Colorado fired head coach Jon Embree, who is black, after he posted a 1-11 record this season, and a 4-21 record over his two seasons on the job.  Colorado did have grounds to fire him because of the amount of losses over two years, but before Embree was hired, Colorado had just fired head coach Dan Hawkins, who led them to five losing seasons.  Why was Hawkins given fives years, but Embree only two? 

It appears that black head coaches are still held up to a much higher standard than white coaches.  The fact that only one black head coach, Tyrone Willingham, has ever been rehired after being fired from a head coaching position, is another reason to become alarmed with the situation in college football.  Former UCLA head coach Karl Dorrell has not had another opportunity since he was fired. 

There have been improvements in college football when it comes to hiring black head coaches, but the problem is far from being solved. 

When will college football give us what we really want?

The BCS Championship Game between Alabama and Notre Dame just proved what everybody already thinks.  That college football needs a real playoff system, because it was obvious from the first quarter that Notre Dame had no business being in that game. 

As Alabama raced out to a 21-0 lead early in the 2nd quarter, and a 35-0 halftime lead, fans were feeling ripped off.  That’s because college football continues to set this game up in the polls, instead of on the field. 

The powers that be in college football have finally realized that the BCS has pretty much failed, even though they will not admit it.  So they have halfway attempted to satisfy the masses, just like they did back in 1998.

Way back then, instead of creating a playoff system with a good eight teams, they came up with the No. 1 vs. No. 2 format, which did not do much to solve the issue, because there were always arguments over who should make it into the game.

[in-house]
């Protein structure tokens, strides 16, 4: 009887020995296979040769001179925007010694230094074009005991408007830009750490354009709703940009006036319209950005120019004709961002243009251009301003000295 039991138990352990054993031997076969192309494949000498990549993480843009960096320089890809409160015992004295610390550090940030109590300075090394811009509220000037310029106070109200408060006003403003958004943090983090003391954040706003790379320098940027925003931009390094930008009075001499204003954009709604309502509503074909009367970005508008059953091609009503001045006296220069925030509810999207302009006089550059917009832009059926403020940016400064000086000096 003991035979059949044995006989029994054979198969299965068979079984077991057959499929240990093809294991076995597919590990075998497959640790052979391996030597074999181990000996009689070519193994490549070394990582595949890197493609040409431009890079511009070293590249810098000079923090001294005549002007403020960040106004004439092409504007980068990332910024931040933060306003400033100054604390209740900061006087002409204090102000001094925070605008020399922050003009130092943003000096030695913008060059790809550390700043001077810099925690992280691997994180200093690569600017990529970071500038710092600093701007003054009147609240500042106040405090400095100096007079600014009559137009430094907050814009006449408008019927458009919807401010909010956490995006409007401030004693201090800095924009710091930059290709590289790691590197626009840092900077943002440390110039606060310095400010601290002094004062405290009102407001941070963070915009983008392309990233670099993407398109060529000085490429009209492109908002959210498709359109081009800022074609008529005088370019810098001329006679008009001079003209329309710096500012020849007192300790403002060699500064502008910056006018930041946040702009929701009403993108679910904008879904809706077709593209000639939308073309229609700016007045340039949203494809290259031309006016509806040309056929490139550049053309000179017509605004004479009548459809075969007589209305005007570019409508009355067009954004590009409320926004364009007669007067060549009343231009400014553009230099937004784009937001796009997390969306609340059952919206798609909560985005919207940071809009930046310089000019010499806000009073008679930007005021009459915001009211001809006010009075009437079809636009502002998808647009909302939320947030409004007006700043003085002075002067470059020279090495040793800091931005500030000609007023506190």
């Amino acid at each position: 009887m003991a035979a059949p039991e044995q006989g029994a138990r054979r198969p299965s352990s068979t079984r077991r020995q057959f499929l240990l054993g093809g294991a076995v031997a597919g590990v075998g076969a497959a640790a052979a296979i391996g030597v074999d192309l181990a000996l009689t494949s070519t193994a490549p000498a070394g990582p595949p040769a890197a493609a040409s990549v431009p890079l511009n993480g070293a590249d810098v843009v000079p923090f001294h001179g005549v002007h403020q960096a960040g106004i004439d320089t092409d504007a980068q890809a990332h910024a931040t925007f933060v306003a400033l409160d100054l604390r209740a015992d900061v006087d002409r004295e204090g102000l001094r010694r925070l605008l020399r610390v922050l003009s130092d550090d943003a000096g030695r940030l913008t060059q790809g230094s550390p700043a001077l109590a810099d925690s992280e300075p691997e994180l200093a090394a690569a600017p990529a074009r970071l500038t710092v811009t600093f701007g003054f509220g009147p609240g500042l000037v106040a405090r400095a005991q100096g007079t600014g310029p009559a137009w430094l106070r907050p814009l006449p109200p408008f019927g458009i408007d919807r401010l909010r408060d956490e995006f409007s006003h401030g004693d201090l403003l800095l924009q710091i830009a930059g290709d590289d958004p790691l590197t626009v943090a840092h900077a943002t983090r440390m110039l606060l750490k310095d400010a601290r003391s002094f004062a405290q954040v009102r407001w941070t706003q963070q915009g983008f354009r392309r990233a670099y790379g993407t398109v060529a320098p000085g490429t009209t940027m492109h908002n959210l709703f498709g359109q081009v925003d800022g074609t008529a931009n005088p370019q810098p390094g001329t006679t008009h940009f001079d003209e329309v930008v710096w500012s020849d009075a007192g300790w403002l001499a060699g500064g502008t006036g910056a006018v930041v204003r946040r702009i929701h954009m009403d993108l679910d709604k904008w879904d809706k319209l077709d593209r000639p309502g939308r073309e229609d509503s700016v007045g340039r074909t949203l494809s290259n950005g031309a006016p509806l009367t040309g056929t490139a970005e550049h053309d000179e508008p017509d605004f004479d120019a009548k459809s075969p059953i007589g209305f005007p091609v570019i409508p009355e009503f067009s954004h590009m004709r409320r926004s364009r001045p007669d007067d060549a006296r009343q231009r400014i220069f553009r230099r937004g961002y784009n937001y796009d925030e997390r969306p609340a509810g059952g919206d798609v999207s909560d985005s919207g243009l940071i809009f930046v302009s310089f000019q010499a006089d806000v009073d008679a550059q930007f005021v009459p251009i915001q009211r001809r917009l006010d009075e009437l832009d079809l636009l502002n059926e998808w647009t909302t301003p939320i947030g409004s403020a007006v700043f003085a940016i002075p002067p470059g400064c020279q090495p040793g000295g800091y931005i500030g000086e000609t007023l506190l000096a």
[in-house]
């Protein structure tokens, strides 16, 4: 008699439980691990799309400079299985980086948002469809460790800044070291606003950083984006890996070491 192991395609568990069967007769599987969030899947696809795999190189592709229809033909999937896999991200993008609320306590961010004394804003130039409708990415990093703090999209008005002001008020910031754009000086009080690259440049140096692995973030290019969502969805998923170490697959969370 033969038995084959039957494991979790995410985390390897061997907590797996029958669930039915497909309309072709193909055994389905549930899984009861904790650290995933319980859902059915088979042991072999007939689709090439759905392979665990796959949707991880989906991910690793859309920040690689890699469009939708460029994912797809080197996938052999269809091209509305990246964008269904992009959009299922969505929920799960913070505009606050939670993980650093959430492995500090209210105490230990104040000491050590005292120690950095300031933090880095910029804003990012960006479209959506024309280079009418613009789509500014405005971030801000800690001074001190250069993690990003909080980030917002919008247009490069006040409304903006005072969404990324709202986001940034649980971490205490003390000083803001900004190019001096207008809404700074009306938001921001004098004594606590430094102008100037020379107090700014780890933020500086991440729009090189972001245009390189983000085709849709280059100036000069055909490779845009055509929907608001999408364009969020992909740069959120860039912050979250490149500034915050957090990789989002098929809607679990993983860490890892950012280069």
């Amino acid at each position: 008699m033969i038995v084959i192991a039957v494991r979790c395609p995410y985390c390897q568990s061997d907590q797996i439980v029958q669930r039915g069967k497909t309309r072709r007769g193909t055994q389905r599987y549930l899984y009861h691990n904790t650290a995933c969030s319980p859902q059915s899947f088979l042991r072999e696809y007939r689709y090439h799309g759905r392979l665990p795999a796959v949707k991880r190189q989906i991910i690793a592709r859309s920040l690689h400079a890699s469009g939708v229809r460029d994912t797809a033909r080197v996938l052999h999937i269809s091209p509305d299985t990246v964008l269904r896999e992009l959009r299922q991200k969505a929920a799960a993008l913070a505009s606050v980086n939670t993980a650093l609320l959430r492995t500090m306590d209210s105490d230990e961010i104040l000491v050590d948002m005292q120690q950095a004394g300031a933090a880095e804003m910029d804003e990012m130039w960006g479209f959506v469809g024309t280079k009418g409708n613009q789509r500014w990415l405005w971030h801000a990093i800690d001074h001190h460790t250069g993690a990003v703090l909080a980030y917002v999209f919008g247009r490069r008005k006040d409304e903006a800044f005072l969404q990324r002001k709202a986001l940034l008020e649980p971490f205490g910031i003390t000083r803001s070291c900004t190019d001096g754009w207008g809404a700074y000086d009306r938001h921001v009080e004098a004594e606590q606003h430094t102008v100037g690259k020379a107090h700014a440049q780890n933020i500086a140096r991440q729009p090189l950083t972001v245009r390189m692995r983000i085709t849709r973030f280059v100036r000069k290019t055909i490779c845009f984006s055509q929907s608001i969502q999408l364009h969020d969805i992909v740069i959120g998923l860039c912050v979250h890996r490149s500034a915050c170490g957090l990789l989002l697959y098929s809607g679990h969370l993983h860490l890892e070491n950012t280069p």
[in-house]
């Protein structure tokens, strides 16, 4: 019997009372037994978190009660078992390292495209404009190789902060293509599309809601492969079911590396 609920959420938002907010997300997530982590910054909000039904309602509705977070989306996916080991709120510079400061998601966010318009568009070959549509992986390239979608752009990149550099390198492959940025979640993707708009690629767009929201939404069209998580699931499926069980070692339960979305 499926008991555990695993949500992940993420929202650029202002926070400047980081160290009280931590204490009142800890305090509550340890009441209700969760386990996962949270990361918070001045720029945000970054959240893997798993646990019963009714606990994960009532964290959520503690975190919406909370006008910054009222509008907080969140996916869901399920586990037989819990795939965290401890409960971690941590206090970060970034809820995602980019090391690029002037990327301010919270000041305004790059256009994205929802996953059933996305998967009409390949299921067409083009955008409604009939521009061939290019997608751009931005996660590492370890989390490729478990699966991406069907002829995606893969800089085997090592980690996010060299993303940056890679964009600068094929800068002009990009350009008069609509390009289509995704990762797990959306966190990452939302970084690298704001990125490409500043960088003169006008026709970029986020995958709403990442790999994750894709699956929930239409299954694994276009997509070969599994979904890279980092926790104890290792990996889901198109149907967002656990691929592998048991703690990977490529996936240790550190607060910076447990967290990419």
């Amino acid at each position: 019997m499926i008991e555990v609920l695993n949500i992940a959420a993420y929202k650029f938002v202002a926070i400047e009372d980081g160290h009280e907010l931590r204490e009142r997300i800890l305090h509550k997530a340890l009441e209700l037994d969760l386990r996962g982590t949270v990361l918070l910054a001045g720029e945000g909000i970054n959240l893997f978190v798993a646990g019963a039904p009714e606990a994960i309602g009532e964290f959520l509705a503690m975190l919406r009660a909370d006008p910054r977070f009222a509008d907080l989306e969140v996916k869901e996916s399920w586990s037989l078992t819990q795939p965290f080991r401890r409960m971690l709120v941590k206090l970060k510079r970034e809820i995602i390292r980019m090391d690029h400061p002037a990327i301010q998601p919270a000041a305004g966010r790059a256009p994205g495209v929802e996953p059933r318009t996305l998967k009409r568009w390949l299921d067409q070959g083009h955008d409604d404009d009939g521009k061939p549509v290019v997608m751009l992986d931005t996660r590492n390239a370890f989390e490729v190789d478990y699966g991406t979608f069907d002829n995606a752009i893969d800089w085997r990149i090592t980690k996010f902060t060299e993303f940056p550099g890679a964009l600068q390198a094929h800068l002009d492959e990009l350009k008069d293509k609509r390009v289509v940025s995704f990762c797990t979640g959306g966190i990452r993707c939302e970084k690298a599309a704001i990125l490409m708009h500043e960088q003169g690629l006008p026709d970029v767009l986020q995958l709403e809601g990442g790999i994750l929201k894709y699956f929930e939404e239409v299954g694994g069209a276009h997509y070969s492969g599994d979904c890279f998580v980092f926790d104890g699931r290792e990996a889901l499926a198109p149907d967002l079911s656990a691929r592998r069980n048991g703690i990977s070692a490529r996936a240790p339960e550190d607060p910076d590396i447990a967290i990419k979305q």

This year was no different.  Was Alabama really better than a one loss Oregon team? 

The No. 1 vs. No. 2 format will be done away with the season after next, finally.  But instead of having the top eight teams earn their way to the title game, it will only be the top four, and the bowl games will be used as playoff games, which is a bad idea too. 

It has always been said that a playoff system would hurt the bowl system, so why use bowl games as playoff games?  Why not have the playoffs in early December, when college football pretty much shuts down?  They can have two weeks of playoffs, with the two winners going to the title game, and the losers going to bowl games.

What fan is going to travel to a bowl game when they could just wait to see if their team makes it to the title game?  That directly hurts the bowl games. 

With only the top four teams making it, it still does not address the smaller schools, such as Boise State.  Chances of non-BCS conference schools making it into the top four are slim, even if they are undefeated.  But if it is the top eight, then a smaller school could get in there and prove themselves against the big boys. 

College football has a history of ignoring the fans and logic.  When they are forced to solve a problem, they never go with what makes sense, because that would be admitting that they were wrong.